NCPA - National Center for Policy Analysis

Electric Vehicle Economics Don't Pencil Out

November 12, 2012

Electric vehicles are doing poorly in the car market because automakers are unable to lower their prices, says the Los Angeles Times.

  • Nissan has sold fewer than 6,800 of its Leaf electric cars, down from 16 percent last year.
  • Honda leased only 48 of its electric version of the Fit this year.
  • Similarly, Mitsubishi sold less than 500 of its MiEV mini-car.
  • Tesla Motors, which expects to sell about 3,000 of its electric car this year, has sold fewer than 300.
  • Altogether, the industry expects to sell 500,000 gas-electric hybrids, accounting for about 3.5 percent of overall auto sales in the United States.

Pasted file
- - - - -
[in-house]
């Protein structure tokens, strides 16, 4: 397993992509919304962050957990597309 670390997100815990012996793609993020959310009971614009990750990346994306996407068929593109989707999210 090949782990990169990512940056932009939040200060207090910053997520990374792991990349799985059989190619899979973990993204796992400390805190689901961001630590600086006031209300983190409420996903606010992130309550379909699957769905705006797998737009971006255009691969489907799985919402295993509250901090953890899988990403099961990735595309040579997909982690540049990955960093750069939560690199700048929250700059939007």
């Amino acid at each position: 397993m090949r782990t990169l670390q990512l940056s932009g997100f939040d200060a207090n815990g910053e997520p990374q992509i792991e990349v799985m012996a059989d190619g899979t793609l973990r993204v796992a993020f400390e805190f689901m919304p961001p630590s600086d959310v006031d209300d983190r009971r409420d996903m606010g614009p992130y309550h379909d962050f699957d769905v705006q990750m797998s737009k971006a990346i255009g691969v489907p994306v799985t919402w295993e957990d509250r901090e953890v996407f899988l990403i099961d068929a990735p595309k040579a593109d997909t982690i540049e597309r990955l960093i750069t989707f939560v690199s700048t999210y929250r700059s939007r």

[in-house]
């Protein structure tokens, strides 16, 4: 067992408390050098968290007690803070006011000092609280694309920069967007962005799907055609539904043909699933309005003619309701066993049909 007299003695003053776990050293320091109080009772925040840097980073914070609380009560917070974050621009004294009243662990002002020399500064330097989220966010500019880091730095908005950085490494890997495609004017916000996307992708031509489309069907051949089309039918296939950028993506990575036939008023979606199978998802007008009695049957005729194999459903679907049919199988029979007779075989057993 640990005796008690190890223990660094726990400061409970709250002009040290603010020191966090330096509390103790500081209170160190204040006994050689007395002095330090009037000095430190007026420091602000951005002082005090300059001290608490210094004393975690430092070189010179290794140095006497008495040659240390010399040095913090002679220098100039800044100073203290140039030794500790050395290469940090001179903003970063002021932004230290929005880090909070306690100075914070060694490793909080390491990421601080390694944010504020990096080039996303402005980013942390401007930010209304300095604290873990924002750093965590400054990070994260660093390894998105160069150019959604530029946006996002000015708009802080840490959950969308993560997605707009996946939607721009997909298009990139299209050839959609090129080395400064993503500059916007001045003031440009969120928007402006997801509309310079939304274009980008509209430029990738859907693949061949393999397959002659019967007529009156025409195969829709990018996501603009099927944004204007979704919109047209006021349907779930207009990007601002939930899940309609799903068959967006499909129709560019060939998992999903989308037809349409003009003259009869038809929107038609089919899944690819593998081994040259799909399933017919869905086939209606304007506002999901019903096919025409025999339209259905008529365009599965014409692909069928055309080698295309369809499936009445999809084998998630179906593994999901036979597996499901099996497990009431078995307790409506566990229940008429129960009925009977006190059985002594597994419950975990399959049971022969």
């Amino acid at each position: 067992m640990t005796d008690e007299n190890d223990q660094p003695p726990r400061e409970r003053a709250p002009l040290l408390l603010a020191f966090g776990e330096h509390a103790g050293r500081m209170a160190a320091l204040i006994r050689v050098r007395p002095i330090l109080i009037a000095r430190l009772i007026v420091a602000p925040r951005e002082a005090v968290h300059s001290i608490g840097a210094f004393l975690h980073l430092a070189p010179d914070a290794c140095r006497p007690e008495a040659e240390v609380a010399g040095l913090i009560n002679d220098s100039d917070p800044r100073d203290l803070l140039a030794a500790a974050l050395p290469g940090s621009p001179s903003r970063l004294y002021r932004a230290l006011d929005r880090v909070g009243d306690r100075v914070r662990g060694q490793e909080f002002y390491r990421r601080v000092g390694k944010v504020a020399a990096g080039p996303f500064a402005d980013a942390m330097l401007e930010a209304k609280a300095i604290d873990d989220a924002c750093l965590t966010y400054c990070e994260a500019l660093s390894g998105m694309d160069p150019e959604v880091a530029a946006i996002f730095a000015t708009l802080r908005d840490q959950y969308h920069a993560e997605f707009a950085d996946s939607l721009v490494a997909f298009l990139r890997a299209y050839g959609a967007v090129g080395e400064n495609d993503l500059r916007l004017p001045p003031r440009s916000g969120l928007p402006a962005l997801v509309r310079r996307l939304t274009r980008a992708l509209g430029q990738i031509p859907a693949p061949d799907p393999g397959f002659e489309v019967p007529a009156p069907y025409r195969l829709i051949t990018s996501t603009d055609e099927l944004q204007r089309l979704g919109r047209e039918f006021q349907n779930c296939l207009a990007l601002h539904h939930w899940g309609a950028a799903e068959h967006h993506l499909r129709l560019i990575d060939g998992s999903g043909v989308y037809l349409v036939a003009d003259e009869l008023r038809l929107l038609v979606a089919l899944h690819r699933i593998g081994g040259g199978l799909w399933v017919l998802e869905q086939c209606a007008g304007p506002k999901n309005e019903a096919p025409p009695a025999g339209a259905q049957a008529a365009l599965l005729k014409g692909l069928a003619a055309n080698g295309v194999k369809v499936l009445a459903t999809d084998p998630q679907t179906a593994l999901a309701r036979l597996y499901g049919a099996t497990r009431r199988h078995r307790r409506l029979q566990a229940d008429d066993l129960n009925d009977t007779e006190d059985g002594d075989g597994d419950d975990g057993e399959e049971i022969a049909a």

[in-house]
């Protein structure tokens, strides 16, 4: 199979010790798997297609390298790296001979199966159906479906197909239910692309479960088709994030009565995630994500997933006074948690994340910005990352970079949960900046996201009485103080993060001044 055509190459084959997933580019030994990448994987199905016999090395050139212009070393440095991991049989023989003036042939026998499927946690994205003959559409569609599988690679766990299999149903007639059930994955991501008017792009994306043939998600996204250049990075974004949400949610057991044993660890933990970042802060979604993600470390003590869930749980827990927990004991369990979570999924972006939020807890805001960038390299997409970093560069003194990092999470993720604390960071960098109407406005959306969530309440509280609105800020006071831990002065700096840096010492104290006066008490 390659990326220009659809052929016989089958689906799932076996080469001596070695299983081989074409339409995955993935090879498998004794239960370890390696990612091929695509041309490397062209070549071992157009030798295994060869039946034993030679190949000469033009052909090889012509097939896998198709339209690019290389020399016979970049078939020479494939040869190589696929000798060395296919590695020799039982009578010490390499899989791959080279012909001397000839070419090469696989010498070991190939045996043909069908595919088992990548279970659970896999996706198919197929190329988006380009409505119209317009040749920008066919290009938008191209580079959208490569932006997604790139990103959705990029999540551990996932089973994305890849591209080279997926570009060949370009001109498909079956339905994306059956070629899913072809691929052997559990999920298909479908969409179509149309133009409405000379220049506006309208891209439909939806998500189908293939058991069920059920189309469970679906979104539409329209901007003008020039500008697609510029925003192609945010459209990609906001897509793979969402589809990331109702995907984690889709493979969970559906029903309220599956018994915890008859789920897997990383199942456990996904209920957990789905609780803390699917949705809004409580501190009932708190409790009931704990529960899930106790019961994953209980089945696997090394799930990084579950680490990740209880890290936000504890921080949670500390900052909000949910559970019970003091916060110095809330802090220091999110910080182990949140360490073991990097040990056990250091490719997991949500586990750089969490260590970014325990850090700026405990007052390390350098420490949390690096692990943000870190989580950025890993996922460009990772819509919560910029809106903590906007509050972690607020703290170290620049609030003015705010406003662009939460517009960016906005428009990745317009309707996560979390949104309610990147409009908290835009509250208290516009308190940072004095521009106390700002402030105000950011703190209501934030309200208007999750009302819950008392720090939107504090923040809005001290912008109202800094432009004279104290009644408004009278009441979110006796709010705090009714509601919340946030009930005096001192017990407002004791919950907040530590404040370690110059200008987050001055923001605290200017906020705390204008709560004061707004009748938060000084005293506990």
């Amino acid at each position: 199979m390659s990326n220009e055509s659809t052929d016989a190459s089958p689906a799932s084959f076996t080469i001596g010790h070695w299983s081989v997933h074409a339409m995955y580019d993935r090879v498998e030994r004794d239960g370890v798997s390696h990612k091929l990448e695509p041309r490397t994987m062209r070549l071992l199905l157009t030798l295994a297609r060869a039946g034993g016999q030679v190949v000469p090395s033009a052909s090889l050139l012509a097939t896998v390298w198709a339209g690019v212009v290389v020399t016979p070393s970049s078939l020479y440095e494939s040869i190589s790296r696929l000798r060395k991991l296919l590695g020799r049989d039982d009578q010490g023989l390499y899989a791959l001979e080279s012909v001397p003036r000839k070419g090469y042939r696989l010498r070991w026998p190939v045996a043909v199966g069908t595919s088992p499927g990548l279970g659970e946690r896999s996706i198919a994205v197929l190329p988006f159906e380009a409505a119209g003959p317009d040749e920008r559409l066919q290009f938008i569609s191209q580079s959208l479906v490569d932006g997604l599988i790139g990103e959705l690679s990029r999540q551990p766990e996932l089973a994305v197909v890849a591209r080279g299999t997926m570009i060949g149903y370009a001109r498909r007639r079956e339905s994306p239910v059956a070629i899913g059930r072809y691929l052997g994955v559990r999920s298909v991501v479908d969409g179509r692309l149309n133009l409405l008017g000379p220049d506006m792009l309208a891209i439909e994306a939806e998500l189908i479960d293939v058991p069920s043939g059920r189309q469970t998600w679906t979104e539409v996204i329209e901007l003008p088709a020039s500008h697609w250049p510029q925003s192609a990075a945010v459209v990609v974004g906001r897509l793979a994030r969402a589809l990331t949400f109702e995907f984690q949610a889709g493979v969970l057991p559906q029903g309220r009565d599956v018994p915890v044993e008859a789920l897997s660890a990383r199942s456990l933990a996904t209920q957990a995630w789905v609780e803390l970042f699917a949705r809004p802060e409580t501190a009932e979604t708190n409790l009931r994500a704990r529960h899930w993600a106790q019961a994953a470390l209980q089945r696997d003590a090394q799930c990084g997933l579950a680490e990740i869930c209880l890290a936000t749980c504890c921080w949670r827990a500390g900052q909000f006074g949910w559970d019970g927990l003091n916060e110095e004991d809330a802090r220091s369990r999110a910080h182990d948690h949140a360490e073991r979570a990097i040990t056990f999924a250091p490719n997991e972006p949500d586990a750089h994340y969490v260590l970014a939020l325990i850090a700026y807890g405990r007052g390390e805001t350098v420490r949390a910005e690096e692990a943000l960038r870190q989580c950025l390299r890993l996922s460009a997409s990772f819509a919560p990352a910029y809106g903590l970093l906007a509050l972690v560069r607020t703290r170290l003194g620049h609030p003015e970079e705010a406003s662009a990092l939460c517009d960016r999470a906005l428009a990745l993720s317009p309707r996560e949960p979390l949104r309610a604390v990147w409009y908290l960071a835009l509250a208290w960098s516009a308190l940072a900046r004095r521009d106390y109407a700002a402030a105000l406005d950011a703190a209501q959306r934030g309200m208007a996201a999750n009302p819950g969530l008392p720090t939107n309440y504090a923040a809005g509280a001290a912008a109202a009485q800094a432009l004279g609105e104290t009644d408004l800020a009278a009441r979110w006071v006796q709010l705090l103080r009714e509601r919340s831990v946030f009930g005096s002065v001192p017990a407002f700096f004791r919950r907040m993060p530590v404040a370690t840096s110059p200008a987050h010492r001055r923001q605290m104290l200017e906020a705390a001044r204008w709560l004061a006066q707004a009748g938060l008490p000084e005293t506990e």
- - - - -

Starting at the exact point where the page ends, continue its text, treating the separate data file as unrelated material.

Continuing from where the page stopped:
A survey done by JD Power and Associates looked at the reasons for why people buy or plan to buy electric vehicles.

  • Forty-four percent of electric vehicle owners said low emissions are the top benefit of their vehicle.
  • However, of the people who plan to buy an electric car, only 11 percent cite environmental concerns as their top reason.
  • Instead, 45 percent of people say they plan to buy an electric car because of the savings on fuel.

Savings on fuel can be significant according to the study. Owners found that utility bills went up by only $18 to charge their electric vehicles, yet brought down fuel costs by nearly $147. The main problem the industry faces is that battery powered electric vehicle cost around $10,000 more than a standard gasoline-powered vehicle, meaning it will take consumers more than six years to make the investment worthwhile.

Source: "JD Power Study: Electric Vehicle Economics Don't Pencil Out," Los Angeles Times, November 8, 2012.


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